Washington, D.C.: What do you think about the Oscars doing so badly in the ratings? Don't people care about the Academy Awards? Will the press continue to cover them if ratings continue to slide? Did this year's movies/actors/etc., have anything to do with the lackluster numbers?

Mark Harris: I've seen a lot of people advance the theory in the last couple of days that the Oscar telecast's ratings were way down because the Best Picture nominees were by and large grim and depressing movies that didn't appeal to the American public. I don't believe that, and I'm suspicious about who's saying it--it's being largely advanced by Hollywood trade papers and old-guard studio hands who don't like all these indie films getting in their way. In fact, these five movies will gross, collectively, more than the five Best Picture nominees did a year ago, or the year before that. No Country For Old Men is dark and scary--and by far the biggest hit of the Coen brothers' careers. There Will Be Blood will be the biggest hit of Paul Thomas Anderson's. And Juno is a blockbuster. I think maybe all that talk about whether the Oscars would be cancelled or not, and the very limited time ABC had to promote the show, both hurt the ratings more than the movies did. And even those bad ratings will make it one of the most viewed network telecasts of the year.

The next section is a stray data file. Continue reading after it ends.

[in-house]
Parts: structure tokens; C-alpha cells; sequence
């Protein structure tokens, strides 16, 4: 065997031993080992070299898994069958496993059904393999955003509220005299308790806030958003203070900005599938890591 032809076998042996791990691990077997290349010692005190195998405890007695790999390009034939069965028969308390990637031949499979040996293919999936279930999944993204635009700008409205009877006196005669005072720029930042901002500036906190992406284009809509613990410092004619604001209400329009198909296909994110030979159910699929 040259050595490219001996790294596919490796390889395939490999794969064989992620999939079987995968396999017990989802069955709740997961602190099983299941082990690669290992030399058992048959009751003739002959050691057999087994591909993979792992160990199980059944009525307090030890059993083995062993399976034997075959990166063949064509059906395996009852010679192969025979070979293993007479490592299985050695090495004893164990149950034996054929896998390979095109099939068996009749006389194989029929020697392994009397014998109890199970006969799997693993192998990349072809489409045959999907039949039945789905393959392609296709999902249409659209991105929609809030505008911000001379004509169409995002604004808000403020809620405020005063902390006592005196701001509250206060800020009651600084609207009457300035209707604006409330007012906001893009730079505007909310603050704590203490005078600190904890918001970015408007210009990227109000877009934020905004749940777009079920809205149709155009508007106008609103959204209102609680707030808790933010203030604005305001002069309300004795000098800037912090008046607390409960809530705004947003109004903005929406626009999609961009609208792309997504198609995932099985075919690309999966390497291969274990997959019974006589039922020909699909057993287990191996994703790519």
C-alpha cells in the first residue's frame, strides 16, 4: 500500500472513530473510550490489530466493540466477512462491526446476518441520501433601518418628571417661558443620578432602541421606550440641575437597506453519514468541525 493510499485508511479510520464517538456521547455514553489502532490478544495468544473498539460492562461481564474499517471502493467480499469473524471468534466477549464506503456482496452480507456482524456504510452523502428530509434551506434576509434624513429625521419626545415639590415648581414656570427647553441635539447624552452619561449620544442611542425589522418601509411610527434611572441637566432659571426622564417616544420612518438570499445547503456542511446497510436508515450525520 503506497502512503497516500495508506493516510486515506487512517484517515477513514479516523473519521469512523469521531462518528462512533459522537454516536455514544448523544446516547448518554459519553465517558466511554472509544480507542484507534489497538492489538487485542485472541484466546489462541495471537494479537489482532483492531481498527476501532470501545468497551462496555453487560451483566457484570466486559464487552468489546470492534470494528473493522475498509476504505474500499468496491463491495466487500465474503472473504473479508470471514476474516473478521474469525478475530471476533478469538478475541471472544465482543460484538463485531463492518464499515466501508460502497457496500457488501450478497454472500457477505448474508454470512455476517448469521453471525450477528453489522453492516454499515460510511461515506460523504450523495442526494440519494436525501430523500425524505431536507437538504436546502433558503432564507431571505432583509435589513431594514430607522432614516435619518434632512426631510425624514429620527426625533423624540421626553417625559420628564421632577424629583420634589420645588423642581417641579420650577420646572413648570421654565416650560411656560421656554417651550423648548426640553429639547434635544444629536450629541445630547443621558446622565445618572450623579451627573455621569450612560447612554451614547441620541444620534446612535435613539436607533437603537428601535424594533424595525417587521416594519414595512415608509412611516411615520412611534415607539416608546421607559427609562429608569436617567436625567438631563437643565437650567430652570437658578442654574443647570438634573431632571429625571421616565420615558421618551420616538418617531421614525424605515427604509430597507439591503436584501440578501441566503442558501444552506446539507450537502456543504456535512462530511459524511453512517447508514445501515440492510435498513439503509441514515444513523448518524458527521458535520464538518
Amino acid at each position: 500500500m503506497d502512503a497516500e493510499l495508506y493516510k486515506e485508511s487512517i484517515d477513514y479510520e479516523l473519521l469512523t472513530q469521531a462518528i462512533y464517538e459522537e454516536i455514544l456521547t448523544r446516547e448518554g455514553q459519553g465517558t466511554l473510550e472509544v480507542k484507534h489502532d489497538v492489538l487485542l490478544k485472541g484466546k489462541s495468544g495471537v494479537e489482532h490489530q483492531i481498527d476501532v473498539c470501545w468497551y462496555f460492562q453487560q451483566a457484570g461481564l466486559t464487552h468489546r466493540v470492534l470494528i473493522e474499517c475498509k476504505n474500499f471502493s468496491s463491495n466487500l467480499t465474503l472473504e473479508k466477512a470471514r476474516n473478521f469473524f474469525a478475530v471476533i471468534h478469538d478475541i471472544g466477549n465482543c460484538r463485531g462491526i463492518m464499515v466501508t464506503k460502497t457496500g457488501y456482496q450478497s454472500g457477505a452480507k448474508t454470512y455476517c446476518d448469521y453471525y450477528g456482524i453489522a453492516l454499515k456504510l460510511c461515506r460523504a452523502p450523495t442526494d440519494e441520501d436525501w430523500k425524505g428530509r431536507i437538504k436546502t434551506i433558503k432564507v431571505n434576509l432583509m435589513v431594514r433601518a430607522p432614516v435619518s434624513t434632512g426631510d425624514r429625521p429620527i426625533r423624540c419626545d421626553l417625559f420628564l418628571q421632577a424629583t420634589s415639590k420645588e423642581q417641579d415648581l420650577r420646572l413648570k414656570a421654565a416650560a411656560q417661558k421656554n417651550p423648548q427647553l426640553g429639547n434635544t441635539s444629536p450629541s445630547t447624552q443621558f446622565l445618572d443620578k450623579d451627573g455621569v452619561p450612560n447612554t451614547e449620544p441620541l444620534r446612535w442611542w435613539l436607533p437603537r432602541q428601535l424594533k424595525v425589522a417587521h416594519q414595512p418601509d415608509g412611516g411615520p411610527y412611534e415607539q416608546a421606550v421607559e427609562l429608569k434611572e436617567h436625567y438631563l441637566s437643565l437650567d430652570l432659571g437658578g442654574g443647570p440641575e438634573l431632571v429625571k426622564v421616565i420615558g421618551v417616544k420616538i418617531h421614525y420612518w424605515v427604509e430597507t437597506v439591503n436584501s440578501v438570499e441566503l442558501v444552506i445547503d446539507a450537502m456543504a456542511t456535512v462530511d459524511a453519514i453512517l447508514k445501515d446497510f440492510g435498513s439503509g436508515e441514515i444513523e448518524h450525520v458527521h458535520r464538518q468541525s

Harrisburg, Pa.: I was disappointed to read how bigoted and difficult Rex Harrison was. How bad was it for others to work with Rex Harrison?